The challenge, of course, is actually getting the water to market.

Sitka’s vision of a bulk water business began 15 years ago, when the pulp mill closed. The city acquired rights to the land and to the water and in 2006, signed a 20-year contract with True Alaska Bottling, which is now called Alaska Bulk Water.

We put in performance criteria that said after 24 months from the beginning of the contract, they had to move a certain amount of water or the city at their option could terminate the contract.

The 24 months passed. And?

“No water was moved,” said White.

So, the city renewed the contract, but under the condition that Alaska Bulk Water pay a non-refundable fee for water credits.

The contract has been extended four times (in 2008, 2009, 2011, and 2012) and to keep it, Alaska Bulk Water spent $1.5 million and must ship 50 million gallons by December 8th. Still, no water has been moved. But White says that recent developments give him hope that water will finally leave the island this summer.

“I’ve always been ‘I’ll believe it when I see it,’” said White. “But when I see our current partners putting real money down to go out and put in a mooring buoy system and hire engineers to design it and going out and getting their Army Corps permit, doing all the right things and continuing to invest in the venture, then it’s no longer a 30,000 view of it. It’s starting to get down to the details.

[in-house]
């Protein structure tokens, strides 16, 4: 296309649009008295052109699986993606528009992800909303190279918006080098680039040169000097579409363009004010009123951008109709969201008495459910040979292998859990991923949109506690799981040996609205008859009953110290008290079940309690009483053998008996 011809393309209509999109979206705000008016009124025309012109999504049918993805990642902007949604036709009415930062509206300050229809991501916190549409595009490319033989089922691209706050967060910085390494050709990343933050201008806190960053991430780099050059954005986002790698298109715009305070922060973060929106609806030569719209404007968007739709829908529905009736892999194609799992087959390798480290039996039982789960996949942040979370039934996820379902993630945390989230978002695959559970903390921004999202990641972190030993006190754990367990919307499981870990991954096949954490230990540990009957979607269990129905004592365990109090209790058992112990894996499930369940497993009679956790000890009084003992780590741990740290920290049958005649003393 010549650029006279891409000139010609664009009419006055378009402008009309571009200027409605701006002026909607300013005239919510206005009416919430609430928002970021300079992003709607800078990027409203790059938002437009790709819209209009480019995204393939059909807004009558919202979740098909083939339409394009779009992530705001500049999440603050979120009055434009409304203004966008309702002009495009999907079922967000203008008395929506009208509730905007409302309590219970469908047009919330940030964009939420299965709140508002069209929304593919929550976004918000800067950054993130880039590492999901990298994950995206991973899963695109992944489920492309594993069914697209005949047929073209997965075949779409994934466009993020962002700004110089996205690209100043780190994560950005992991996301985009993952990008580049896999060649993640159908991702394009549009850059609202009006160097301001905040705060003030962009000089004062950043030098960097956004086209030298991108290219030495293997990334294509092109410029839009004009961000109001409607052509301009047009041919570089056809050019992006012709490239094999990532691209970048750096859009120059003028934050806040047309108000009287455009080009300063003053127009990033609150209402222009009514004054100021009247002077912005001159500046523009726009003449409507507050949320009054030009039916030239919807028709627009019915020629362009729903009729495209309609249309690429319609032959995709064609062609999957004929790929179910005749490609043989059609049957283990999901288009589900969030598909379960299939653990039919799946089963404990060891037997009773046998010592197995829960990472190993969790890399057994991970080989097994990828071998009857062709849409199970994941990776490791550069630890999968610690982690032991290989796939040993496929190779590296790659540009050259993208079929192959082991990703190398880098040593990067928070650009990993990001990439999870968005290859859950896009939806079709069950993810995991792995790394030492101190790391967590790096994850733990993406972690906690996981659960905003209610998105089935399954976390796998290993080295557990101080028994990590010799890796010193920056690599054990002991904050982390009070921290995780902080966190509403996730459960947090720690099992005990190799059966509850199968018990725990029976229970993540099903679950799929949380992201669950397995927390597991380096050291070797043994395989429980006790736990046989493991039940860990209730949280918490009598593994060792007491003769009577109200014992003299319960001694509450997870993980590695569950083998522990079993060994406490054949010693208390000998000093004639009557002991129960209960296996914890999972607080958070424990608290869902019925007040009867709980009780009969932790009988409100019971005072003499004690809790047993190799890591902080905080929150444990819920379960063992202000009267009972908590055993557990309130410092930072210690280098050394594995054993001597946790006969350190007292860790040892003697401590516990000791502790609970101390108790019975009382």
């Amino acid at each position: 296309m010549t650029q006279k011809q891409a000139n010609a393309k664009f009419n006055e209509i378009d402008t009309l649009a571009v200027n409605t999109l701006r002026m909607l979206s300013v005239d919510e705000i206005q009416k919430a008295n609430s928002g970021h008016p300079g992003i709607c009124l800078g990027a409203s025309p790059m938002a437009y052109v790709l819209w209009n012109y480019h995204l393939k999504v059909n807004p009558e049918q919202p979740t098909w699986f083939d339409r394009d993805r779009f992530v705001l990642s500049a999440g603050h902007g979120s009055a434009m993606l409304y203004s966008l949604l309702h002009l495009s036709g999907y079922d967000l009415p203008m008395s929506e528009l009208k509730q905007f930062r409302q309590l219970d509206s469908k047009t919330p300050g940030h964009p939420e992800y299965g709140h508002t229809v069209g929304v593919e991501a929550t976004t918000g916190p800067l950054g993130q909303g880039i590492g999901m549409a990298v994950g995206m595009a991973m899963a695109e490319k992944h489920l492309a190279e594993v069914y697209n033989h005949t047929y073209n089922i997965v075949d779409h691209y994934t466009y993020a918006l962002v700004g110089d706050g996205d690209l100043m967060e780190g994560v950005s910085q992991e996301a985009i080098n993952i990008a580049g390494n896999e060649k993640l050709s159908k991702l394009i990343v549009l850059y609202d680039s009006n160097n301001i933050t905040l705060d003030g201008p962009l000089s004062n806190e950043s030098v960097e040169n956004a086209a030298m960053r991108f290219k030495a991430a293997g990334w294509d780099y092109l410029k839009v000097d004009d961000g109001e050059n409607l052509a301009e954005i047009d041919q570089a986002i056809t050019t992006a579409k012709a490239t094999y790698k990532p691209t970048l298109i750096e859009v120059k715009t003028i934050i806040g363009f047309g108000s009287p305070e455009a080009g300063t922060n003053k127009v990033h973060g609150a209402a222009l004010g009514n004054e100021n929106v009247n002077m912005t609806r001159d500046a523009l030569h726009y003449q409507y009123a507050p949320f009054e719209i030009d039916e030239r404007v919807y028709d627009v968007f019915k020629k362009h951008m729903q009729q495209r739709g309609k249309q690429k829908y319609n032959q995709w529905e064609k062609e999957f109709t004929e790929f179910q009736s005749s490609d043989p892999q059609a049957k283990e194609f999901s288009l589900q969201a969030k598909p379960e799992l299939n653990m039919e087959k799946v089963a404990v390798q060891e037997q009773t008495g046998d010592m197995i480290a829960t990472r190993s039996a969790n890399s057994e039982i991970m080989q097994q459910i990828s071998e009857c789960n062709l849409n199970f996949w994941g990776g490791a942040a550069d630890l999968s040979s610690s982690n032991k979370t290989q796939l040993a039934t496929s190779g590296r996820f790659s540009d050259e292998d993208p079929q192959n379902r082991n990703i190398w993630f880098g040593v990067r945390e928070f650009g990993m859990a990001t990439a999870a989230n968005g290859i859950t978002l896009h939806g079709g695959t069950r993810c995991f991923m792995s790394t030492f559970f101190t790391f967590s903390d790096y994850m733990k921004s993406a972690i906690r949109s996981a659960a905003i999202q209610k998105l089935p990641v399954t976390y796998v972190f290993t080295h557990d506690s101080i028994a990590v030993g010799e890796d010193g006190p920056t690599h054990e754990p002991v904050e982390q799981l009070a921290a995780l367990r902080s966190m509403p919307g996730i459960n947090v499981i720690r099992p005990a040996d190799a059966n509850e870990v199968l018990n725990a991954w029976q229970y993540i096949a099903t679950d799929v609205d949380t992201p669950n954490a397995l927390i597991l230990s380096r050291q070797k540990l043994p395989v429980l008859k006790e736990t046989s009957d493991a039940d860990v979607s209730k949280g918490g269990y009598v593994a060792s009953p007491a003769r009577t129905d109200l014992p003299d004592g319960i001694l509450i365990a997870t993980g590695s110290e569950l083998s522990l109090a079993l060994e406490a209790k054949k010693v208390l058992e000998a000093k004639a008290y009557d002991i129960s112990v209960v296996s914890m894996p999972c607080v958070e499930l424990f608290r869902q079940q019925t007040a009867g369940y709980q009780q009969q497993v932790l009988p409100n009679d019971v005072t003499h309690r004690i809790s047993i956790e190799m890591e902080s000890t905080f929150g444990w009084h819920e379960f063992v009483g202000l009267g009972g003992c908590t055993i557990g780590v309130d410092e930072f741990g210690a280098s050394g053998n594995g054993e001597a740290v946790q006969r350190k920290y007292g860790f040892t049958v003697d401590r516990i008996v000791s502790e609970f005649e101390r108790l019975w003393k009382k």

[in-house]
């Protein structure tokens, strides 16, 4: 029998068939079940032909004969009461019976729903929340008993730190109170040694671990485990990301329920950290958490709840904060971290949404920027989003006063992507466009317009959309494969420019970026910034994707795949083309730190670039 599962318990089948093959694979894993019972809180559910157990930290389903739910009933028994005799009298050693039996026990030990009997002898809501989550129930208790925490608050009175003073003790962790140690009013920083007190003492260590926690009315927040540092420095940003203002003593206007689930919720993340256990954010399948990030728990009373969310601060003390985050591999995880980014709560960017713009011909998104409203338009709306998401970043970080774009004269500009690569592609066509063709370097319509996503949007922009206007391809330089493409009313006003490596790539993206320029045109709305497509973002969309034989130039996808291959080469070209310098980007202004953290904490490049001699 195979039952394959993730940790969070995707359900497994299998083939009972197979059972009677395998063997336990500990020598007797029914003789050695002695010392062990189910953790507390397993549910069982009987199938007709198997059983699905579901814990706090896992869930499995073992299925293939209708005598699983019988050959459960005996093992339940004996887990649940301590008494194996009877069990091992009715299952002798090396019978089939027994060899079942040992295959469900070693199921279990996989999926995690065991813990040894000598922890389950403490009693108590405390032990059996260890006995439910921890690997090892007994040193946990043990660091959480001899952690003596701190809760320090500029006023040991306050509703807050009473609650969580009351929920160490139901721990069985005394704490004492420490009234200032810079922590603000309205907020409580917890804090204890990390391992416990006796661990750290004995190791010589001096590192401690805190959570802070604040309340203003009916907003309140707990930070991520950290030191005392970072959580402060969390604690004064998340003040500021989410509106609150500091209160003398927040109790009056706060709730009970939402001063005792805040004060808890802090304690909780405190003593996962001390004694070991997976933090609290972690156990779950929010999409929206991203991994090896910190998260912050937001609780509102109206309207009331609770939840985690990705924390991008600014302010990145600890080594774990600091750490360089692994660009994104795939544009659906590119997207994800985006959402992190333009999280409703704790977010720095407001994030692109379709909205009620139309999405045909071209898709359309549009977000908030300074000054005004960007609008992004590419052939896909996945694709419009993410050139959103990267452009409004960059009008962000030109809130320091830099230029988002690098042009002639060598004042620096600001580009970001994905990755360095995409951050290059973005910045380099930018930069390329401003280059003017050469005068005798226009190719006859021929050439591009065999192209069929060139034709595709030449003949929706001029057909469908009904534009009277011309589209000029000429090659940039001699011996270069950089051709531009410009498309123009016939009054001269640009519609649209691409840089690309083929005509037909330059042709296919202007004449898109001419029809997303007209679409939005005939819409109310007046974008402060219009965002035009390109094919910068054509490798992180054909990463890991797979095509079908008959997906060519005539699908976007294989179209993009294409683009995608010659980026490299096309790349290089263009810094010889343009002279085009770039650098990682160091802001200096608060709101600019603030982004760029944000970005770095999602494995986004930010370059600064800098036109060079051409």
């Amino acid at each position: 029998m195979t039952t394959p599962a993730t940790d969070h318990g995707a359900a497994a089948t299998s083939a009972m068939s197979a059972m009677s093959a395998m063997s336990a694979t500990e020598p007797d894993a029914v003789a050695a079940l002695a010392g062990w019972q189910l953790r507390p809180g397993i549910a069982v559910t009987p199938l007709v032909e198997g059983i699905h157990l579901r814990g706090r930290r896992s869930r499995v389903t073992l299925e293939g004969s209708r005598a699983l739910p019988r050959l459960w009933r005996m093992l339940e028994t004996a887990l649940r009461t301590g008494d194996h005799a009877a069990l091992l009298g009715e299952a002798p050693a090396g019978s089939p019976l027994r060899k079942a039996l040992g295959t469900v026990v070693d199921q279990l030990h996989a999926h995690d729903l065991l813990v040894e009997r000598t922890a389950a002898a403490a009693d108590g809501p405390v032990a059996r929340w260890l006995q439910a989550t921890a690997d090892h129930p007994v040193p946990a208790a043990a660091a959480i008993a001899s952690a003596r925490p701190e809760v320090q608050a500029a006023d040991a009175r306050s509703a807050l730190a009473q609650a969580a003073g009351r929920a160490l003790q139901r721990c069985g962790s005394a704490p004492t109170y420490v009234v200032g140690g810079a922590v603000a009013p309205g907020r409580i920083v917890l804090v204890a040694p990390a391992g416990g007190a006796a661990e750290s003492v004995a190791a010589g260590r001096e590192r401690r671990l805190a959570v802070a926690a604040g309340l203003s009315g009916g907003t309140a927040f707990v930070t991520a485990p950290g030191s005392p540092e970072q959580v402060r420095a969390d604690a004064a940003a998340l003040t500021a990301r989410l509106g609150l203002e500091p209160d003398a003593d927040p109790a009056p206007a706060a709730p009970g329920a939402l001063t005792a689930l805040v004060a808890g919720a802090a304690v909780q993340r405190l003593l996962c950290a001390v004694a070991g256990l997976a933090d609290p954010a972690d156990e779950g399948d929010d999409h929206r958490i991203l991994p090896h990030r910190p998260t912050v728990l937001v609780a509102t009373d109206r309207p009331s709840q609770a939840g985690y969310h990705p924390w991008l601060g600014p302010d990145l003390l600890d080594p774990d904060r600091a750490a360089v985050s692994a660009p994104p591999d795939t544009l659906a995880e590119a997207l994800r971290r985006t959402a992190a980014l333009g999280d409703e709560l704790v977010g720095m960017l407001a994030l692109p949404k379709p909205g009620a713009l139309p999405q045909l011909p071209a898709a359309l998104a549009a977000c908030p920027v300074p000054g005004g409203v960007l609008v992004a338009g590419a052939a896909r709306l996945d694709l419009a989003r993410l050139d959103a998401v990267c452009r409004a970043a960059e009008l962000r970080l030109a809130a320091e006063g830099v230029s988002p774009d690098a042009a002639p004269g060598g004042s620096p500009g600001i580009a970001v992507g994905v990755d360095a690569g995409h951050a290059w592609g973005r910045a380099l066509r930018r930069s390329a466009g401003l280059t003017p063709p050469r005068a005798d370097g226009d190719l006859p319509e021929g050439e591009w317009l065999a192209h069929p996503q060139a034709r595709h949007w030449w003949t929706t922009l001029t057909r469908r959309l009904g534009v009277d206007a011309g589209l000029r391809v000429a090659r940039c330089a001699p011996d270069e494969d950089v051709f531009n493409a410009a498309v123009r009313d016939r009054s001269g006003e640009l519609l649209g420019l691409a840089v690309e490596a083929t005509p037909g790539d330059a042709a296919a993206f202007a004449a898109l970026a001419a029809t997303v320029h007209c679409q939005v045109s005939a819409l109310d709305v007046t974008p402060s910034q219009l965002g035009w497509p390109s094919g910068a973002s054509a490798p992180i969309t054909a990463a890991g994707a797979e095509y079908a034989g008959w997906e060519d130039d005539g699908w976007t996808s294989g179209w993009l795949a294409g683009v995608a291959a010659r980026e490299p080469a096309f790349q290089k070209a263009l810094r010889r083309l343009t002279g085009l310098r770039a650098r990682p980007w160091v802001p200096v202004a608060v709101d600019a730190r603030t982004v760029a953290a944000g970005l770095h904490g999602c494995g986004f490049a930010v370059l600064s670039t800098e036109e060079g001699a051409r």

Terry Trapp, the Chief Executive with Alaska Bulk Water, declined to be interviewed in detail for this story. But over the phone with KCAW, he said the company hopes to have the operation up and running this July.

In the meantime, White says there is a lot of trouble shooting to be done. For instance:

“When you show up to a receiving port with 10, 20, 30 million gallons of water, what do you do with it? Right? You got to have a place to store it. You got to be able to recharge aquifers. That’s a huge part of this venture that needs to be figured out.”

The bulk water ships are too large to dock, so the plan is to anchor them to mooring buoys in Sawmill Cove and run a floating pipeline that will carry the water from the shoreline system. (Emily Kwong/KCAW photo)
The bulk water ships are too large to dock, so the plan is to anchor them to mooring buoys in Sawmill Cove and run a floating pipeline that will carry the water from the shoreline system. (Emily Kwong/KCAW photo)

In addition to storage on the California side, it’s unclear what kinds of ships will be used. If those ships aren’t flagged as American, their passage from Sitka to California violates the Jones Act, which prohibits the transport of goods by foreign vessels. White is looking to Alaska Bulk Water and several engineering firms to tackle these and other issues.

White also wonders if, even at 1 cent a gallon, water is too expensive to transport at a reasonable cost.

KCAW: What do you say to Sitkans who are like, ‘No way. No way is this actually gonna happen. This is crazy sounding.’

White: I’ve been in that boat. But as you see somebody work out any type of problem that’s a lofty goal, it’s encouraging to see those baby steps that get you closer down the path.

In order to hold onto this contract, Alaska Bulk Water pledged to ship $50 million gallons by December 8th of this year.